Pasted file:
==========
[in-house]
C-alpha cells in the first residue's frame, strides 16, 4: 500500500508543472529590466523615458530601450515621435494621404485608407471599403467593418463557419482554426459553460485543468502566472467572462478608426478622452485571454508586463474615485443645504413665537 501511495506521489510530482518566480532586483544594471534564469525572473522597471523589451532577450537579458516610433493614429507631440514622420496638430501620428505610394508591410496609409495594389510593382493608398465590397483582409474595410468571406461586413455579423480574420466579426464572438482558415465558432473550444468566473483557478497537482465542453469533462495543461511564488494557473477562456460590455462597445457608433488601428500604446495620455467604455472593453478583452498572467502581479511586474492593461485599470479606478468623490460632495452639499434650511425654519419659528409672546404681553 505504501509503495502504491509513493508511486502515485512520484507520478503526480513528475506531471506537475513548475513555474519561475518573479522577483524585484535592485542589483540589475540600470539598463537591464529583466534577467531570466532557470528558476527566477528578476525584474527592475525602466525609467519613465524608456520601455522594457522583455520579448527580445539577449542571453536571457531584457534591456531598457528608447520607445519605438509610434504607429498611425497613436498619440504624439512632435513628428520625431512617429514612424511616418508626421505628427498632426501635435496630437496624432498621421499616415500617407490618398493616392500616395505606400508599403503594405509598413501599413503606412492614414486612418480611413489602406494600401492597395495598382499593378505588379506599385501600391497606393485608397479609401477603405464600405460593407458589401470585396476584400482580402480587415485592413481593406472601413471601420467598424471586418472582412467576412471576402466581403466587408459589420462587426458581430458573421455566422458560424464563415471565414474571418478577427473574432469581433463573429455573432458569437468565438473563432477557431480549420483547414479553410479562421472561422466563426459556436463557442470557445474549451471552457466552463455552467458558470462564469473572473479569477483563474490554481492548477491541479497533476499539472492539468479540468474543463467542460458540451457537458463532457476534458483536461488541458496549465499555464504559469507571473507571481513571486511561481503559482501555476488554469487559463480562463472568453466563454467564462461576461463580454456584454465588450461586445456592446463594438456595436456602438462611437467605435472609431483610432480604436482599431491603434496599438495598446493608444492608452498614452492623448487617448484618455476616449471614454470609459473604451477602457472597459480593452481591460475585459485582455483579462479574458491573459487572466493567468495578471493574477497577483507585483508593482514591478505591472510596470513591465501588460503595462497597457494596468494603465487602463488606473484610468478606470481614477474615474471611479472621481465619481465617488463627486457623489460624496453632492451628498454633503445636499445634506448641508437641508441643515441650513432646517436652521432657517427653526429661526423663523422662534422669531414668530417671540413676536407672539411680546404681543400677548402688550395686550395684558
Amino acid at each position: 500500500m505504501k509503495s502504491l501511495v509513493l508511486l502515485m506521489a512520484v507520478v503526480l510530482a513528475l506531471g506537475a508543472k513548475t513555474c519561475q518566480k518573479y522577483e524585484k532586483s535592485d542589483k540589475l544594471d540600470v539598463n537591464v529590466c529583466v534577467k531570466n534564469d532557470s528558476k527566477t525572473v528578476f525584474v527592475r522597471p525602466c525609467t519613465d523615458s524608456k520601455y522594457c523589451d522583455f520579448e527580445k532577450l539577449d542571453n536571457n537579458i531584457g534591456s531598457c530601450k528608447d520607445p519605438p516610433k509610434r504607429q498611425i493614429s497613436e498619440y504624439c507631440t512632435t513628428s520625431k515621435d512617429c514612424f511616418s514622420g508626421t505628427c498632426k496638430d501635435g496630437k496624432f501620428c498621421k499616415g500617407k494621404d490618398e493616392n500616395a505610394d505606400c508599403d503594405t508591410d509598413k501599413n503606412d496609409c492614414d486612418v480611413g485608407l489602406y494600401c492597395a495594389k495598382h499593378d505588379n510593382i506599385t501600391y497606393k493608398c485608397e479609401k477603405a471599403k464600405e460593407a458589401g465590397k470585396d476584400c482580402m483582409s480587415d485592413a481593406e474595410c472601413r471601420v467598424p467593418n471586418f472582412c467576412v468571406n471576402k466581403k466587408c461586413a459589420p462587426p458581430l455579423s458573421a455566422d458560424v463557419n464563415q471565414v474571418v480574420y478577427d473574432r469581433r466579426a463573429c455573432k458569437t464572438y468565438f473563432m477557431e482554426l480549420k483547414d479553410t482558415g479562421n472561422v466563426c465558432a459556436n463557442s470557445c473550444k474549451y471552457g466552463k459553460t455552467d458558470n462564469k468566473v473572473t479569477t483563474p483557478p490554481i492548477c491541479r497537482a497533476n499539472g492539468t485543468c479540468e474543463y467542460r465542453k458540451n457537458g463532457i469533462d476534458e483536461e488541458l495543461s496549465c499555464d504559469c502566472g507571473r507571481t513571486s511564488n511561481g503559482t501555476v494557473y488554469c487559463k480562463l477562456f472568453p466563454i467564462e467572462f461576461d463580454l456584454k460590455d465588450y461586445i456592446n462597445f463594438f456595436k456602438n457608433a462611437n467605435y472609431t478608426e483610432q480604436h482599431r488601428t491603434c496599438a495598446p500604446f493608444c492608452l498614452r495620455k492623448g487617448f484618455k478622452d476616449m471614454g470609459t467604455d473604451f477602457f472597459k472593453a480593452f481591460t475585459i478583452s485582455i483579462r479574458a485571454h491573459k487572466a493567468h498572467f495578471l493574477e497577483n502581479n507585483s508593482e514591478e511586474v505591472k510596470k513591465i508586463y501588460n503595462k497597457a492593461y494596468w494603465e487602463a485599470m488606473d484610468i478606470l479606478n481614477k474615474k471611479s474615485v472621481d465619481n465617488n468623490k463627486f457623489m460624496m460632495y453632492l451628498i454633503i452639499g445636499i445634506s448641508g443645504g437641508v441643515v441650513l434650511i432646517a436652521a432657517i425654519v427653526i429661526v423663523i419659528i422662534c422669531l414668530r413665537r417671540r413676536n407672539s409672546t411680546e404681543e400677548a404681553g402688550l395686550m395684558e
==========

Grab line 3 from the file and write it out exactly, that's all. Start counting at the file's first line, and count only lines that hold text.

Amino acid at each position: 500500500m505504501k509503495s502504491l501511495v509513493l508511486l502515485m506521489a512520484v507520478v503526480l510530482a513528475l506531471g506537475a508543472k513548475t513555474c519561475q518566480k518573479y522577483e524585484k532586483s535592485d542589483k540589475l544594471d540600470v539598463n537591464v529590466c529583466v534577467k531570466n534564469d532557470s528558476k527566477t525572473v528578476f525584474v527592475r522597471p525602466c525609467t519613465d523615458s524608456k520601455y522594457c523589451d522583455f520579448e527580445k532577450l539577449d542571453n536571457n537579458i531584457g534591456s531598457c530601450k528608447d520607445p519605438p516610433k509610434r504607429q498611425i493614429s497613436e498619440y504624439c507631440t512632435t513628428s520625431k515621435d512617429c514612424f511616418s514622420g508626421t505628427c498632426k496638430d501635435g496630437k496624432f501620428c498621421k499616415g500617407k494621404d490618398e493616392n500616395a505610394d505606400c508599403d503594405t508591410d509598413k501599413n503606412d496609409c492614414d486612418v480611413g485608407l489602406y494600401c492597395a495594389k495598382h499593378d505588379n510593382i506599385t501600391y497606393k493608398c485608397e479609401k477603405a471599403k464600405e460593407a458589401g465590397k470585396d476584400c482580402m483582409s480587415d485592413a481593406e474595410c472601413r471601420v467598424p467593418n471586418f472582412c467576412v468571406n471576402k466581403k466587408c461586413a459589420p462587426p458581430l455579423s458573421a455566422d458560424v463557419n464563415q471565414v474571418v480574420y478577427d473574432r469581433r466579426a463573429c455573432k458569437t464572438y468565438f473563432m477557431e482554426l480549420k483547414d479553410t482558415g479562421n472561422v466563426c465558432a459556436n463557442s470557445c473550444k474549451y471552457g466552463k459553460t455552467d458558470n462564469k468566473v473572473t479569477t483563474p483557478p490554481i492548477c491541479r497537482a497533476n499539472g492539468t485543468c479540468e474543463y467542460r465542453k458540451n457537458g463532457i469533462d476534458e483536461e488541458l495543461s496549465c499555464d504559469c502566472g507571473r507571481t513571486s511564488n511561481g503559482t501555476v494557473y488554469c487559463k480562463l477562456f472568453p466563454i467564462e467572462f461576461d463580454l456584454k460590455d465588450y461586445i456592446n462597445f463594438f456595436k456602438n457608433a462611437n467605435y472609431t478608426e483610432q480604436h482599431r488601428t491603434c496599438a495598446p500604446f493608444c492608452l498614452r495620455k492623448g487617448f484618455k478622452d476616449m471614454g470609459t467604455d473604451f477602457f472597459k472593453a480593452f481591460t475585459i478583452s485582455i483579462r479574458a485571454h491573459k487572466a493567468h498572467f495578471l493574477e497577483n502581479n507585483s508593482e514591478e511586474v505591472k510596470k513591465i508586463y501588460n503595462k497597457a492593461y494596468w494603465e487602463a485599470m488606473d484610468i478606470l479606478n481614477k474615474k471611479s474615485v472621481d465619481n465617488n468623490k463627486f457623489m460624496m460632495y453632492l451628498i454633503i452639499g445636499i445634506s448641508g443645504g437641508v441643515v441650513l434650511i432646517a436652521a432657517i425654519v427653526i429661526v423663523i419659528i422662534c422669531l414668530r413665537r417671540r413676536n407672539s409672546t411680546e404681543e400677548a404681553g402688550l395686550m395684558e